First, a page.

Landlords on the scheme are eligible for grants of up to £2,000 to refurbish their properties, as well as zero-interest loans of up to £8,000.

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The council takes on the day-to-day management of the property, including repairs, and the landlord receives guaranteed monthly rent – whether someone is living at the property or not.

In exchange, the rent price is reduced to 90 percent of the Local Housing Allowance rate.

During this summer's Senedd Election, Welsh Labour described the scheme in their manifesto as follows: "We will develop a national scheme restricting rent to local housing allowance levels for families and young people who are priced out of the private rental market and those who are homeless or who are at risk of homelessnes."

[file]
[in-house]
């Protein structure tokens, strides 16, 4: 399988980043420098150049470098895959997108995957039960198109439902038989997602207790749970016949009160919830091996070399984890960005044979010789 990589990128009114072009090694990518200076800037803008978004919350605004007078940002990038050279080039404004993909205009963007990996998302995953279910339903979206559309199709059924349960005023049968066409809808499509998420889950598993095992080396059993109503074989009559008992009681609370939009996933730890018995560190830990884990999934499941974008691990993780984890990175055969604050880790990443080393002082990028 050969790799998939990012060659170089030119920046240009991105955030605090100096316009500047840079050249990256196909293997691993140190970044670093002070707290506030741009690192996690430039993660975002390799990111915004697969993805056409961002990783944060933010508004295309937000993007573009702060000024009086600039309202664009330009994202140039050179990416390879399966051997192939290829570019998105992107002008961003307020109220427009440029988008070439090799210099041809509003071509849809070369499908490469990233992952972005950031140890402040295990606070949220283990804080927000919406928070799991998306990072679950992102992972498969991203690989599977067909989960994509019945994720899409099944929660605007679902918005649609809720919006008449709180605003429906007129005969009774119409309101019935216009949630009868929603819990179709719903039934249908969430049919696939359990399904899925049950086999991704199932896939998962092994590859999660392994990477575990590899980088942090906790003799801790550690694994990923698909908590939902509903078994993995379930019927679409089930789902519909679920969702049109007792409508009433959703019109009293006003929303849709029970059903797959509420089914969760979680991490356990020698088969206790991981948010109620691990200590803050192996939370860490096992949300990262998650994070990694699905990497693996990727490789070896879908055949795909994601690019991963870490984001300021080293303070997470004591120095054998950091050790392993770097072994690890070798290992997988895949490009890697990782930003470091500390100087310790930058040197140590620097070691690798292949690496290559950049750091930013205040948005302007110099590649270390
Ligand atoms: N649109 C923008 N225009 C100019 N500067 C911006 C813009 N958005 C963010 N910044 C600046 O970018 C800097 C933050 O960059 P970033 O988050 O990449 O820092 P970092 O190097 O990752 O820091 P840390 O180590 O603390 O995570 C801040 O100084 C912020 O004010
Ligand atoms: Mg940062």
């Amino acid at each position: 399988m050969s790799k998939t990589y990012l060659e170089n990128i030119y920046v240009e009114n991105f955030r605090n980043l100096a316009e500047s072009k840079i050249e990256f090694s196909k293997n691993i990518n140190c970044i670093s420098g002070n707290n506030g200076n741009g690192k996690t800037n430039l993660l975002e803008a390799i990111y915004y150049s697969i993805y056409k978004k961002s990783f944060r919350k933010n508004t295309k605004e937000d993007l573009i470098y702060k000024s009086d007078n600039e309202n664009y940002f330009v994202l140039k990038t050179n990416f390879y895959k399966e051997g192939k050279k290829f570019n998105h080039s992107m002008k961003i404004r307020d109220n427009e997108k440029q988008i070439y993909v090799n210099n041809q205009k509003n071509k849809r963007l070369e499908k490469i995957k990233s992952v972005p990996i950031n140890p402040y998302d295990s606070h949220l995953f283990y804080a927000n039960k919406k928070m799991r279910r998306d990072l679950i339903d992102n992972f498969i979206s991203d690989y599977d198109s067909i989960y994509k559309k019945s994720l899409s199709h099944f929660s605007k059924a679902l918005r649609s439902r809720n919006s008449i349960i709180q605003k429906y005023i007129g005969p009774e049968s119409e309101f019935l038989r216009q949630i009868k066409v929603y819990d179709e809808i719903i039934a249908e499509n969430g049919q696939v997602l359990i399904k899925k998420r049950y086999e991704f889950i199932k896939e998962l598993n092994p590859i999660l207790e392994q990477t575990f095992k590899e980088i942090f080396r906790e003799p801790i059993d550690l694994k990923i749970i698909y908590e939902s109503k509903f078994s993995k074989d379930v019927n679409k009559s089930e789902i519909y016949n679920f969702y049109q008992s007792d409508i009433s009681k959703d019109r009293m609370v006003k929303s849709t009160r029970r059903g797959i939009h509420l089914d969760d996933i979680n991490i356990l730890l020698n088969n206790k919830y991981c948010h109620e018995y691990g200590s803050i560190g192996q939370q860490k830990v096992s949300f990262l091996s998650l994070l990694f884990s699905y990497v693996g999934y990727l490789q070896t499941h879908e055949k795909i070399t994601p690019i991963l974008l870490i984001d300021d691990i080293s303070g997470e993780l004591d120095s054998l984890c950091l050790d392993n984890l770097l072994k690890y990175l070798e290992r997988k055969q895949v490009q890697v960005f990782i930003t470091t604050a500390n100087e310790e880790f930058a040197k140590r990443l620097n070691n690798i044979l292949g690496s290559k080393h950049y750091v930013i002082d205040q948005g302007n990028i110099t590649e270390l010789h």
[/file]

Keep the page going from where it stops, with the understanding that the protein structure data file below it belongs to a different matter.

LHA rates determine the level of financial support a claimant will receive through Housing Benefit or the housing element of Universal Credit, and they’re set by council officers based on rent costs for the cheapest 30% of properties within a given area.

According to the Welsh Government, properties managed under its new Leasing Scheme will be used to house people who are either already homeless or at risk of becoming so. The properties will be leased for between three to five years, at which point they will return to the landlord’s possession.